Saturday, April 30, 2011

The Prelude (1805)

The Prelude(1805) in its content of 13 books reveals itself as a poem of maturity. The overall gist og this poem that the author is finally out of captivity. To support this theme, the author states that he is coming home from the city wall's bondage. Because the Prelude can be interpreted in a philosophical way, "bondage" can be mental, physical, or emotional stress from city life. There is a clear and concise admiration displayed by the author in the first lines of this poem. The poem reads "there is a blessing in the gentle breeze that/ blows...and so fourth through the 5th line. He gives something as simple as a breeze human like qualities. This aspect is known as personification. His deep fascination with the when allows him to expound upon it in such a way that it comes to life right before the readers eyes on the page. Overall he is displaying his love for nature and its physical features.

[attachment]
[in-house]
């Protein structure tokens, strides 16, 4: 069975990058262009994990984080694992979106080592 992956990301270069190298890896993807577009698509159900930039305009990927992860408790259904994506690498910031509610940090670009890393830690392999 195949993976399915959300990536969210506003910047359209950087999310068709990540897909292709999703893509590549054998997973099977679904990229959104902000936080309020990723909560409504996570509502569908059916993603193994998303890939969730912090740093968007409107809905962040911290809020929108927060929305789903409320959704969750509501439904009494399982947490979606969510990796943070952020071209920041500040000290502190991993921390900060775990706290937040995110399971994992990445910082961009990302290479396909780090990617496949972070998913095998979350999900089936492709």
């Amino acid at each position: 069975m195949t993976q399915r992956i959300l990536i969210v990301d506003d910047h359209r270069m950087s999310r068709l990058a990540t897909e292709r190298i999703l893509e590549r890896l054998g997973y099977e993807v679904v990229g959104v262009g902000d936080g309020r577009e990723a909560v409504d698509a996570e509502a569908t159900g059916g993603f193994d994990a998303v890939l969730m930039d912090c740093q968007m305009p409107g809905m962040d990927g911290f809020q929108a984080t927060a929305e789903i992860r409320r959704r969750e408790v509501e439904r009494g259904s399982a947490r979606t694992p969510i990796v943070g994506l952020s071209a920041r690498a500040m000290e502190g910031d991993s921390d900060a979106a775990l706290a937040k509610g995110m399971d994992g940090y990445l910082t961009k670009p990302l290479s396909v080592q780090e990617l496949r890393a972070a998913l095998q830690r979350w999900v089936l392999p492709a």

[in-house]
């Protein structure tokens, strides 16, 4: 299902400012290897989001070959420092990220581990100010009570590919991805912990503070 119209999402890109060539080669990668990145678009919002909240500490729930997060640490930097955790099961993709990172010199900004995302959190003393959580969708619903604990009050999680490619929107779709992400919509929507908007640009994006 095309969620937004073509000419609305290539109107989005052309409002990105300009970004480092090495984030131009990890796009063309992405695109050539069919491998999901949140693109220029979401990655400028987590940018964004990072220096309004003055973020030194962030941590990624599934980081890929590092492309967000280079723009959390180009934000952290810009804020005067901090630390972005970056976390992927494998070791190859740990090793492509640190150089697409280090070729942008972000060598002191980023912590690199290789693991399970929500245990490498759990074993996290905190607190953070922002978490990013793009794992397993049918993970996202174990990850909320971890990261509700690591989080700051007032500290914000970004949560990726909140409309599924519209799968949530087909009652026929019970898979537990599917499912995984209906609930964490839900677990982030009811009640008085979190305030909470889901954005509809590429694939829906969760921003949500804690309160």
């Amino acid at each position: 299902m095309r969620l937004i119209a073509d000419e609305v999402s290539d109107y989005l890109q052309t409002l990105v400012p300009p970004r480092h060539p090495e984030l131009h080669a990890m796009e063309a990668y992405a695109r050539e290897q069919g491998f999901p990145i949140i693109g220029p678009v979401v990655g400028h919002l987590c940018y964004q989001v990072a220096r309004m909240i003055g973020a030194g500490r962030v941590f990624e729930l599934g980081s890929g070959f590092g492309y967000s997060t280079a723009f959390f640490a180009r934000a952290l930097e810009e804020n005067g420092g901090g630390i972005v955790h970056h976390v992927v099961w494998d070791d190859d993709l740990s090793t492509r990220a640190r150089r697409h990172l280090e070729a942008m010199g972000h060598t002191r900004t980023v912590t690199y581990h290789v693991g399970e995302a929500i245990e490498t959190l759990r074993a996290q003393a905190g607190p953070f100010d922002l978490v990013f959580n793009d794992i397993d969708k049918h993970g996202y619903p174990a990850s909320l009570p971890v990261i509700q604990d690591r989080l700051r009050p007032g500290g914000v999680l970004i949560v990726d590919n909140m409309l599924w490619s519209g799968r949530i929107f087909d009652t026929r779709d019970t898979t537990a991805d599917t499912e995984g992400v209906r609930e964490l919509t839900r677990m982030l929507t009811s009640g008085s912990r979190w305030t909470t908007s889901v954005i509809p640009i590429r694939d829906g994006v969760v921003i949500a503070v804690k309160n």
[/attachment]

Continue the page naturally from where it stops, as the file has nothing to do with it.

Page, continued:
As a result of being a free man in essence, the author then goes into a self evaluation of what he should do next. This comfort of freedom is foreign to him and he realizes that now he has some decisions to make. The poem takes a turn here when it switches from nature appreciation to curiosity of decision making. He is now a free man, and the possibility of what he can do is endless. This aspect made me revert to many prison shows on television. After being a prisoner for so long, one does not know what to do. They are so deeply embedded into being under captivity that they don't know how to live any other life other than that of a prisoner. And the author exemplifies these similar characteristics. He questions where he will reside and slumber?

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